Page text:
The closure of shortwave will also affect remote indigenous communities in the Northern Territory. These decisions, taken at a time of tightening budgets for Australia’s national broadcaster, are yet another sign of the lack of commitment to Pacific neighbours by the largest member of the Forum.

In his remarks to the 2016 Forum leaders meeting in Pohnpei, Prime Minister Malcolm Turnbull pledged: “My Government recognises that Australia’s interests in the region and the complexity of the challenges we face demands more engagement at every level, more integrated policy and fresh ideas. We are committed to a step-change in our engagement, to be guided by a new Pacific strategy.” 

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Jittery race

Turnbull holds on

THE count hadn’t been completed yet in Australia’s triennial federal election and questions were already being raised about party leadership. How long would Malcolm Turnbull be able to hold on as head of the Liberal Party? Would Bill Shorten step aside as leader of Labor? Turnbull’s position was looking shaky because he had called the double dissolution election and exhorted Australians to vote for the kind of stable government that he said only his coalition could provide.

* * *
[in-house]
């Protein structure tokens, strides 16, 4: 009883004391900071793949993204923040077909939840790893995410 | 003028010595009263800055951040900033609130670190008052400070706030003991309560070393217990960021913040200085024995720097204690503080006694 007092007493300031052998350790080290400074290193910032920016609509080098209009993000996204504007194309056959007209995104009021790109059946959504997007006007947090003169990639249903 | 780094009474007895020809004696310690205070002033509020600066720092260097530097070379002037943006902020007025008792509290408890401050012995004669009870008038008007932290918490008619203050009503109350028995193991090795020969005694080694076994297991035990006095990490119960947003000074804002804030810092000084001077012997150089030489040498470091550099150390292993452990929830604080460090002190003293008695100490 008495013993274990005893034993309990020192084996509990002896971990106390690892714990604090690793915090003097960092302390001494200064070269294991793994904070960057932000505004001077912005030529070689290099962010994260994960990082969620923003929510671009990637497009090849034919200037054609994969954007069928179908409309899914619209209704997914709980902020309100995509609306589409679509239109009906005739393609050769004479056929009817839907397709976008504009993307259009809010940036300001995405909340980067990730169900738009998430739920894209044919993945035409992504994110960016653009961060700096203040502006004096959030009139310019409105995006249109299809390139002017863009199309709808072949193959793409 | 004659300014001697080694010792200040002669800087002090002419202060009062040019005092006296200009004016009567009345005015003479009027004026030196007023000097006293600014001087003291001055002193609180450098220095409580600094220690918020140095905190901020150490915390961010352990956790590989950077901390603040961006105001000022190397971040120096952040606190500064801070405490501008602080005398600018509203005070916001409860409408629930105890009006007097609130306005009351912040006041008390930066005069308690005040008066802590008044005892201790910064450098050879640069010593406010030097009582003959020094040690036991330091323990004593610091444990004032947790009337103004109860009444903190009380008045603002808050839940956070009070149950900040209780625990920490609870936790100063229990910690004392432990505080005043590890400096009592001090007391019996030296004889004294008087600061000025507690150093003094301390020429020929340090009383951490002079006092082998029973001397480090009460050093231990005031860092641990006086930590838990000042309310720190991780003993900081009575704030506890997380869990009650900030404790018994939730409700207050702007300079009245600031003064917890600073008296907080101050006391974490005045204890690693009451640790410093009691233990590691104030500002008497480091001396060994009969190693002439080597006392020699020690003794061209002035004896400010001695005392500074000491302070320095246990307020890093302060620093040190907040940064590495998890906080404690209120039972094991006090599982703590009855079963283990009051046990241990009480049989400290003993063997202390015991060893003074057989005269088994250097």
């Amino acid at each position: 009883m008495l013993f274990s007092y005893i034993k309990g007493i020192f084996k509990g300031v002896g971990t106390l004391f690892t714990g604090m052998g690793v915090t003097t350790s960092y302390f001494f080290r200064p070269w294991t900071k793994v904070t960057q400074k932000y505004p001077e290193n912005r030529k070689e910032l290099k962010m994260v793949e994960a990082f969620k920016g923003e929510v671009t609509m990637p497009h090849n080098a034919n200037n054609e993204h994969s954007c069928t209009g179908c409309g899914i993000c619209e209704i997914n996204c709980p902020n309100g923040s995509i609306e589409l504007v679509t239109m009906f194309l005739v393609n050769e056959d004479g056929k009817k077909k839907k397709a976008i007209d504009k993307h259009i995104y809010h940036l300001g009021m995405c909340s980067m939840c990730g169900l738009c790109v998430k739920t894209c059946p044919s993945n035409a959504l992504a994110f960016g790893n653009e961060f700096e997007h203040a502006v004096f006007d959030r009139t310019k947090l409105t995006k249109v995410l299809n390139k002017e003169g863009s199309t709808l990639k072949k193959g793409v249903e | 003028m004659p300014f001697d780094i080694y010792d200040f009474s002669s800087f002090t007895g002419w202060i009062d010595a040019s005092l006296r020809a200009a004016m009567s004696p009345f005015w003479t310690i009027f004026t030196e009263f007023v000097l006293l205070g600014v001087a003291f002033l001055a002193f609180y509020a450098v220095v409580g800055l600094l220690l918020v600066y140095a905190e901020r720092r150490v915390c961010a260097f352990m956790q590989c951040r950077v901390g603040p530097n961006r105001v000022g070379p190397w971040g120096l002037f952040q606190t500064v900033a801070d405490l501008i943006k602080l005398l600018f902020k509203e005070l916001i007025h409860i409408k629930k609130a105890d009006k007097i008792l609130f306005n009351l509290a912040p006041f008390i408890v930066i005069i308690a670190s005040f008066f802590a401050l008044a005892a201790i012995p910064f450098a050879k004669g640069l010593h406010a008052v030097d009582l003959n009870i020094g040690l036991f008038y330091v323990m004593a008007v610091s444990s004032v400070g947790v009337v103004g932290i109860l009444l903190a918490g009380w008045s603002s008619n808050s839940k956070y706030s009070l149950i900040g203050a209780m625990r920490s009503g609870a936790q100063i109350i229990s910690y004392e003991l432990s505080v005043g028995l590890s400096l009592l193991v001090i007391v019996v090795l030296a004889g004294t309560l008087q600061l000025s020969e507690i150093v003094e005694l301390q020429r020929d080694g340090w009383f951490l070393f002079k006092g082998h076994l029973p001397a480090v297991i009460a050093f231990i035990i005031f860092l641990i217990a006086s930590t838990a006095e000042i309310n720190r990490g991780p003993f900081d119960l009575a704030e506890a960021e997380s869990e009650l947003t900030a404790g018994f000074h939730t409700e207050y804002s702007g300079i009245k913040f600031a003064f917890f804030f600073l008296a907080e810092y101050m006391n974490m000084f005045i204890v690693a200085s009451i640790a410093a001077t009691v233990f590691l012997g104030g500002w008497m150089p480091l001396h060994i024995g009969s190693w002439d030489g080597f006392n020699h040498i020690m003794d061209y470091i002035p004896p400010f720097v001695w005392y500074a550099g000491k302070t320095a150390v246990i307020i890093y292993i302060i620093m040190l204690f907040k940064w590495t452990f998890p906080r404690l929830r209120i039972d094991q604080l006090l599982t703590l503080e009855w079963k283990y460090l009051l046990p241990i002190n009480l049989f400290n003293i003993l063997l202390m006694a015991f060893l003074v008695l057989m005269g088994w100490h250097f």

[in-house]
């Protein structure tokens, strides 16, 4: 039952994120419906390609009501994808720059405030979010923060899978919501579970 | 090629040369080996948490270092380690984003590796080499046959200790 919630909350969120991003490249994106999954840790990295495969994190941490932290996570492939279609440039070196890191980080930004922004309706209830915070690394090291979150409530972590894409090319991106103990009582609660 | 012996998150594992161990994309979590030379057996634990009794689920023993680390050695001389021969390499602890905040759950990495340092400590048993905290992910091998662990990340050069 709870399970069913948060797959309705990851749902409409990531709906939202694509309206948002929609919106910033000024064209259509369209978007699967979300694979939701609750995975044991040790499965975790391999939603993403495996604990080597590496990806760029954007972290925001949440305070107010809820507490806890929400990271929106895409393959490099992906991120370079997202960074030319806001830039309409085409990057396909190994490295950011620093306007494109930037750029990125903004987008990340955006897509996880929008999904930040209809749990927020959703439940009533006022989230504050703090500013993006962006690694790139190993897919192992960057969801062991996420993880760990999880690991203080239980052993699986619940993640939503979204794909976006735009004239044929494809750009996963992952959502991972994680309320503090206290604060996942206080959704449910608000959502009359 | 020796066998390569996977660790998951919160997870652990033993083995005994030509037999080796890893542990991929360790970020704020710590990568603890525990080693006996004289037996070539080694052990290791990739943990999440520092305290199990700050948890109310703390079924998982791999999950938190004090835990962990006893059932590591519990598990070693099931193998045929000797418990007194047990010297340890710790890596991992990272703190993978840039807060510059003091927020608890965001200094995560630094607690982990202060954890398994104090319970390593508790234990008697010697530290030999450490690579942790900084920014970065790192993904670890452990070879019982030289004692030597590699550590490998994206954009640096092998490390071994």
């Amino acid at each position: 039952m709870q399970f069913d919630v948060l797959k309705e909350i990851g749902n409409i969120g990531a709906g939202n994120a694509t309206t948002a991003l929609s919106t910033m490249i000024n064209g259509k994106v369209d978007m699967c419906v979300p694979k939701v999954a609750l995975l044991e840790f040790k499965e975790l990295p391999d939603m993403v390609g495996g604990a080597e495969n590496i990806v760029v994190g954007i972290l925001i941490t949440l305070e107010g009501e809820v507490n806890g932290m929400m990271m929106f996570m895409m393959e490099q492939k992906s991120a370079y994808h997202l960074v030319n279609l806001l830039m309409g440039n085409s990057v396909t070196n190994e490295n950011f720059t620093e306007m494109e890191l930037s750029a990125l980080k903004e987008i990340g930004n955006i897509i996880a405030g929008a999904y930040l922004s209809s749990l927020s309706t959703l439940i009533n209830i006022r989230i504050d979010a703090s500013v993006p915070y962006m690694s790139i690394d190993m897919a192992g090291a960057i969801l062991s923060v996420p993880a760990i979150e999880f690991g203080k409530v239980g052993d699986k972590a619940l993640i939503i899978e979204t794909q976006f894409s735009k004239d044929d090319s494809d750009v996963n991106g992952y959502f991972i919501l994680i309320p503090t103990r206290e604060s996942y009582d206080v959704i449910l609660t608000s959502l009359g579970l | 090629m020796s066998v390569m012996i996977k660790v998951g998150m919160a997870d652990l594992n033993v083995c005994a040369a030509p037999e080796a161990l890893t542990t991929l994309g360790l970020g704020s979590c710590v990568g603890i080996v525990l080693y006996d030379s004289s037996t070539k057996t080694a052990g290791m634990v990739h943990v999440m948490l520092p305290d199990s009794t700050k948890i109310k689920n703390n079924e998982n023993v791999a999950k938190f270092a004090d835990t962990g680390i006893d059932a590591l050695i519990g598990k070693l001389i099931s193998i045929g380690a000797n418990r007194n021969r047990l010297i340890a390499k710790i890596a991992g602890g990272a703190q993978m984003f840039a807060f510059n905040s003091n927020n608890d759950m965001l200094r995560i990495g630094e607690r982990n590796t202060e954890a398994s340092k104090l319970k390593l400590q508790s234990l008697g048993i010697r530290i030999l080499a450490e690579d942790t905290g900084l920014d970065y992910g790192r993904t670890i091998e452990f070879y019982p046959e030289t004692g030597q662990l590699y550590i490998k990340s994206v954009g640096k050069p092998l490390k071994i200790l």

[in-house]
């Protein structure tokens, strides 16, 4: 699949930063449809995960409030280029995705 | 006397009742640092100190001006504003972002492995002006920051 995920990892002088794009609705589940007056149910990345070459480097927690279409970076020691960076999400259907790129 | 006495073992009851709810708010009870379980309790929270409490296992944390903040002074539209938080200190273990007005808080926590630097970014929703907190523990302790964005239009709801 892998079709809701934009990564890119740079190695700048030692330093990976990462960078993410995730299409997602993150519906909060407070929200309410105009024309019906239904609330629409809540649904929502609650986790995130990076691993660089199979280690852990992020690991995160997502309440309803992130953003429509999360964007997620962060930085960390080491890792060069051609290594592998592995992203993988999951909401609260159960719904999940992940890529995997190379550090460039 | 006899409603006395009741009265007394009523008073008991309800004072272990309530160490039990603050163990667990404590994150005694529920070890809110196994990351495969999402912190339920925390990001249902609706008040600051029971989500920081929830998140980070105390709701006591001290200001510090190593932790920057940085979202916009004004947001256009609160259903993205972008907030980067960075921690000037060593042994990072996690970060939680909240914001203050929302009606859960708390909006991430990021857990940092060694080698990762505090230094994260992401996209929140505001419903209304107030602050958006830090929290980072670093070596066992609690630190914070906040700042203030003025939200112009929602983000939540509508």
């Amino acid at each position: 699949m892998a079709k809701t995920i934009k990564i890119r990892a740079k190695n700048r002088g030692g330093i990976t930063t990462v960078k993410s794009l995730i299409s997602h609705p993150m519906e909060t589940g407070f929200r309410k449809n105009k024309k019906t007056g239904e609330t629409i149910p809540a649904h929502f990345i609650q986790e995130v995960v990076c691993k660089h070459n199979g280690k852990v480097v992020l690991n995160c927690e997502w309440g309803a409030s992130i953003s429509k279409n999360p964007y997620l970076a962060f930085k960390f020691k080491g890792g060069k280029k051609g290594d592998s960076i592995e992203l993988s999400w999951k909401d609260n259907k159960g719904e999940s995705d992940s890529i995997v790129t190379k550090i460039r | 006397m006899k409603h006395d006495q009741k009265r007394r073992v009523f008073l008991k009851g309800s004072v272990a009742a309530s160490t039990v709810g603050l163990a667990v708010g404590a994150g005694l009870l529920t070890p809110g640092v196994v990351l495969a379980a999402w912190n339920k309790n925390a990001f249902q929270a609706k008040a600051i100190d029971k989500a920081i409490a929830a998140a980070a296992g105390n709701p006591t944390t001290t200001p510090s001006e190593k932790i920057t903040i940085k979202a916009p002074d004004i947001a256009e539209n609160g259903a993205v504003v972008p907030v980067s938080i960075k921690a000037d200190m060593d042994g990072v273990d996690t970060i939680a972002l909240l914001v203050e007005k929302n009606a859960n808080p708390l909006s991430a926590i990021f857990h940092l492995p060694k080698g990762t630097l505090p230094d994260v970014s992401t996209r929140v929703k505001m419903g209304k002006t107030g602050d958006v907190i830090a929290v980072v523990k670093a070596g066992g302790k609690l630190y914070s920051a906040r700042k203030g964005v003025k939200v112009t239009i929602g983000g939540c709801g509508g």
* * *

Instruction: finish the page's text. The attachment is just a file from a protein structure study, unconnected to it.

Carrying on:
He was also anticipating a massive win. He won but it wasn’t the decisive victory he’d been hoping for. His partnership with the Nationals staggered over the line in a protracted count, taking 76 seats in the 150-seat lower House of Representatives. Not only had Turnbull not received the mandate he was looking for, he was facing a Senate that was even more hostile than before.

There were misgivings too about his ability as leader because his party had come out of the election with less seats than it had when it went in. Labor, on the other hand, has a policy of declaring its party leadership vacant in the event of a federal election defeat. The result meant its leadership itself was up for a vote.

The party rallied around Shorten. Anthony Albanese, the man who was expected to mount a challenge, didn’t. What he also did not do was rule out a contest further down the road. What this points to is a future of instability at the federal level in two of Australia’s main political parties. More importantly for the country, it means Turnbull will be a distracted Prime Minister.